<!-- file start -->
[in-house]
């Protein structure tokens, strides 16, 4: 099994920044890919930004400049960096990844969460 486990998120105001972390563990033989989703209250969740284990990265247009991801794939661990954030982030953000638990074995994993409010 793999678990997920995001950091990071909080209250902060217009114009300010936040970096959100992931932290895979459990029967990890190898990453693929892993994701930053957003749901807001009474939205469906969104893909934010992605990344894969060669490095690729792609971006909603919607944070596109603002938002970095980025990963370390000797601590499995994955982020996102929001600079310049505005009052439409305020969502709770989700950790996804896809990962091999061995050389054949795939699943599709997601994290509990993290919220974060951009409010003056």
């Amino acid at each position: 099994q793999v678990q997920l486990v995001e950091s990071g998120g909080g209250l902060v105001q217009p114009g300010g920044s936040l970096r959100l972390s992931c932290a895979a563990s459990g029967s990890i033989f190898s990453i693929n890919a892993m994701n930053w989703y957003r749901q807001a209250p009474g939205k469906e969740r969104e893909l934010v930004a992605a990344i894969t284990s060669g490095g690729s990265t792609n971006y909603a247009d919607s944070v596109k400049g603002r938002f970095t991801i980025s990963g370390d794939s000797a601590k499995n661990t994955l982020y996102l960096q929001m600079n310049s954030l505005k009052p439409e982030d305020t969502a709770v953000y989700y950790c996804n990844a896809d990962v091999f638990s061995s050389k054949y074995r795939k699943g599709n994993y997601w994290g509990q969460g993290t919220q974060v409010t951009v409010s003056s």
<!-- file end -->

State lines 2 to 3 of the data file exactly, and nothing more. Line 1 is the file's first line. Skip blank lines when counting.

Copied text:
């Protein structure tokens, strides 16, 4: 099994920044890919930004400049960096990844969460 486990998120105001972390563990033989989703209250969740284990990265247009991801794939661990954030982030953000638990074995994993409010 793999678990997920995001950091990071909080209250902060217009114009300010936040970096959100992931932290895979459990029967990890190898990453693929892993994701930053957003749901807001009474939205469906969104893909934010992605990344894969060669490095690729792609971006909603919607944070596109603002938002970095980025990963370390000797601590499995994955982020996102929001600079310049505005009052439409305020969502709770989700950790996804896809990962091999061995050389054949795939699943599709997601994290509990993290919220974060951009409010003056």
């Amino acid at each position: 099994q793999v678990q997920l486990v995001e950091s990071g998120g909080g209250l902060v105001q217009p114009g300010g920044s936040l970096r959100l972390s992931c932290a895979a563990s459990g029967s990890i033989f190898s990453i693929n890919a892993m994701n930053w989703y957003r749901q807001a209250p009474g939205k469906e969740r969104e893909l934010v930004a992605a990344i894969t284990s060669g490095g690729s990265t792609n971006y909603a247009d919607s944070v596109k400049g603002r938002f970095t991801i980025s990963g370390d794939s000797a601590k499995n661990t994955l982020y996102l960096q929001m600079n310049s954030l505005k009052p439409e982030d305020t969502a709770v953000y989700y950790c996804n990844a896809d990962v091999f638990s061995s050389k054949y074995r795939k699943g599709n994993y997601w994290g509990q969460g993290t919220q974060v409010t951009v409010s003056s």